SEO, SEO, SEO. If you’ve done any sort of online marketing in the past five to ten years (and of course you have) then you’re probably familiar with the concept of search engine oprtimization (SEO).
Also called search marketing, SEO is the science (or art) of getting a website to the number one spot on a Google search. Sure, there’s also Bing, and Yahoo, but most searches are performed through Google, so if you want people to visit your website (and buy stuff), you need to make sure they find you when they search Google.
As the 2000s wore on, search engine marketing got more and more complex, and many people got good at gaming the system — that is, to rig it so that their sites would always top Google searches, whether or not they even had anything of value to offer. So, Google got in the habit of changing its search algorithms every few months, to thwart these parasites (and, no doubt, to keep everyone else on their toes, too).
The rise of social media like Facebook and Twitter has changed SEO’s dominance in online marketing a bit. In 2010, Facebook became the Internet’s most-visited website, beating out Google for the first time. Attention began to shift. Many online marketers began to focus more on social marketing than search marketing.
And as for SEO in 2012, well … that game’s gotten a lot harder. Google has worked to personalize its searches, meaning that searchers find results specific to them, and not universal to the entire Internet. That upends the traditional SEO game plan in a huge way, although it’s arguably beneficial to small businesses, since it favors more local searches.
Over at Search Engine World, Adam Stetzer wrote a great piece outlining in more detail just why small businesses hate search marketing. To wit:
- “The Rules Keep Changing.” Every year — in fact, several times a year — Google changes its algorithm. And nobody knows what those algorithms are in the first place. So, even if you have great SEO today, it’s unlikely you can maintain that top spot unless you work at it every day.
- “The ROI Calculation Is Difficult.” The standard advertising complaint, but still a big red flag for many economy-minded small business leaders. “According to Google’s rules, SEO vendors can’t promise ranking,” Stetzer writes. “Therefore, vendors can’t really promise ROI. In what other business is that acceptable?”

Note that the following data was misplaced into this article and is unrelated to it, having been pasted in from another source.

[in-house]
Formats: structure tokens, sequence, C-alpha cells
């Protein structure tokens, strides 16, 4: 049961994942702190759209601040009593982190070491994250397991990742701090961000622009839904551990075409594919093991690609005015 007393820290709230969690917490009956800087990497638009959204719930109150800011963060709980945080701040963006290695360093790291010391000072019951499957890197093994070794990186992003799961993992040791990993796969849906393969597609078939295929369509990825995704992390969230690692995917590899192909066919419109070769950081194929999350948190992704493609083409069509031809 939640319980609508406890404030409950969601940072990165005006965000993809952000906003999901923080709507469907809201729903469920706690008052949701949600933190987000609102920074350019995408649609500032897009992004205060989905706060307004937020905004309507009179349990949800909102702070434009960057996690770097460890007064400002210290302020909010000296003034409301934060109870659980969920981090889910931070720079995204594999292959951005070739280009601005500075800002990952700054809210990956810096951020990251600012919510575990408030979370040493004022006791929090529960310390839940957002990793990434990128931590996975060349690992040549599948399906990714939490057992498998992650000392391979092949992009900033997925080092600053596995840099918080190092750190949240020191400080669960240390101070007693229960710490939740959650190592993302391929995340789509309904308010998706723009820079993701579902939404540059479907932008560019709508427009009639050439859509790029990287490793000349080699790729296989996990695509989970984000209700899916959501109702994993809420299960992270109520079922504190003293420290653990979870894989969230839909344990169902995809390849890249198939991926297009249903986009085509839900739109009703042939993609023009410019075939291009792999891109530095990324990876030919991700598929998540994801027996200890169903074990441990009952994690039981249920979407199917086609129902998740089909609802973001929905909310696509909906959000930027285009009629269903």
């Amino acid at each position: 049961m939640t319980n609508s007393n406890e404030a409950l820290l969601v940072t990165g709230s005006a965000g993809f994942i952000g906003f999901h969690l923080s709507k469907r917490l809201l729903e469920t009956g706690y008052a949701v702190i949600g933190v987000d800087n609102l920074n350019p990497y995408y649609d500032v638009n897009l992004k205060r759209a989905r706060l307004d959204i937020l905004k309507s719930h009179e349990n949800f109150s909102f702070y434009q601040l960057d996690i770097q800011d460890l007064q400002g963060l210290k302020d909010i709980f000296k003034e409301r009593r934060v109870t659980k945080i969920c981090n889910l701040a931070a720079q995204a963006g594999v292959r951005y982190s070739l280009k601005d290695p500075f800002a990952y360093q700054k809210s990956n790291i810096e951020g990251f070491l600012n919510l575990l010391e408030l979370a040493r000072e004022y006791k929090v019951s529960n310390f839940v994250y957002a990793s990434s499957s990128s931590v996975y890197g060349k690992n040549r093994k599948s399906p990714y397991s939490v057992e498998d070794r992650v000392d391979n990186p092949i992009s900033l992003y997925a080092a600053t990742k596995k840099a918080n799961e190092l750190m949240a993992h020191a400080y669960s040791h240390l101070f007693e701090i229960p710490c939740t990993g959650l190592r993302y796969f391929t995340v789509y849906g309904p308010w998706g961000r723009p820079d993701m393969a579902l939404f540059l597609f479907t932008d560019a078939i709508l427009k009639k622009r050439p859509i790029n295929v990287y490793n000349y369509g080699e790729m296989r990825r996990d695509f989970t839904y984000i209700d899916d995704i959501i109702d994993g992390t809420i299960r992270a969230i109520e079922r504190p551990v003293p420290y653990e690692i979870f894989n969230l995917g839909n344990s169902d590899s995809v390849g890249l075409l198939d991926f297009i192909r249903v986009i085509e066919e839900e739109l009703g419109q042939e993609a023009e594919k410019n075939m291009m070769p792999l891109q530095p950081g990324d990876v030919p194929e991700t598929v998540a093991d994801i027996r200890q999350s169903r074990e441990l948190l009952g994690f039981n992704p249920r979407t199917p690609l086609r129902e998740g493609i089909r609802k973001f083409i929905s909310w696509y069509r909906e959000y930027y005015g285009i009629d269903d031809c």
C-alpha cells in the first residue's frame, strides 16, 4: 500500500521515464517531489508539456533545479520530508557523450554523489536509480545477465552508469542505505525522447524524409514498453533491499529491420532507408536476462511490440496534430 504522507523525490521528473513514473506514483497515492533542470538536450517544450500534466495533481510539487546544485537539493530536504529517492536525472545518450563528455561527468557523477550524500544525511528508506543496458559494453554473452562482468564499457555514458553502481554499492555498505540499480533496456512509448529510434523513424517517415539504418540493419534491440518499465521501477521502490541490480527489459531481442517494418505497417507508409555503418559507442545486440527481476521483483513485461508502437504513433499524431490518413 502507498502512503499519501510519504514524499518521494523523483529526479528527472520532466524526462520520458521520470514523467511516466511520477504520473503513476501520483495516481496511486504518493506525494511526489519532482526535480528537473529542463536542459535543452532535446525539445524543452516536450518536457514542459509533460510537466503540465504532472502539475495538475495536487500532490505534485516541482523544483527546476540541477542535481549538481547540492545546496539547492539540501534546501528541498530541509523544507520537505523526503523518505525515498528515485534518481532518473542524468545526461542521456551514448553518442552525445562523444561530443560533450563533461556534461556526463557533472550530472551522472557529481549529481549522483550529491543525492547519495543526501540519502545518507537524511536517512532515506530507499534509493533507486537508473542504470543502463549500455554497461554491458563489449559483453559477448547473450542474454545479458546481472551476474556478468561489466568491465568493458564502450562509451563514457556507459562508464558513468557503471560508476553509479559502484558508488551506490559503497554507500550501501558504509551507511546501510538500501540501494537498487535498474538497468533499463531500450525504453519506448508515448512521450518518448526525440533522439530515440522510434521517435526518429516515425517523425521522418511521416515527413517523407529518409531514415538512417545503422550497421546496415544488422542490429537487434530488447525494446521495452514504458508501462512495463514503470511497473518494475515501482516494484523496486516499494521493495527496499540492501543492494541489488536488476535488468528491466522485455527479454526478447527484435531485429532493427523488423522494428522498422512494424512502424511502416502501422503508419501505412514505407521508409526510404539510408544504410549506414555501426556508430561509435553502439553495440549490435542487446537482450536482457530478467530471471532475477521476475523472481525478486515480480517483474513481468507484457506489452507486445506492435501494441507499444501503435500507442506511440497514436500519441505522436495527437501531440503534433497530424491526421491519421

- “Fear of Ending Up on Google’s Blacklist.” If the SEO expert you hire uses “black hat” methods that don’t have Google’s official sanction, you run the risk of having your entire site blacklisted and banished from Google altogether. Remember what happened to JCPenney last year?
- “SEO Seems Overly Technical.” It doesn’t help that most experts speak in an ever-changing jargin that’s probably designed to elevate their perceived value. And it needs frequent updating; most small businesses simply don’t have the time to do it — or the resources to hire an expert.
- “SEO Doesn’t Work.” Particularly if you’re just starting out with SEO, you’re facing a ton of challenges. It’ll be hard to grab that top spot on Google; you’ll have a ton of competition. “On a competitive keyword phrase you can be looking at years of effort to make it to position 1, if ever. For a Fortune 100 company with billions of Wall Street dollars at its disposal, this may be OK. But not on Main Street.”
What do you think? Do you work to make sure your company’s website ranks high on the search engines? Is SEO an issue for you — or do you dismiss it, or perhaps focus your online marketing efforts elsewhere (like Facebook or paid advertising)?
Nathan Denny is a professional writer who’s published articles on business, technology, politics, travel, and many other topics. Contact him at email@example.com.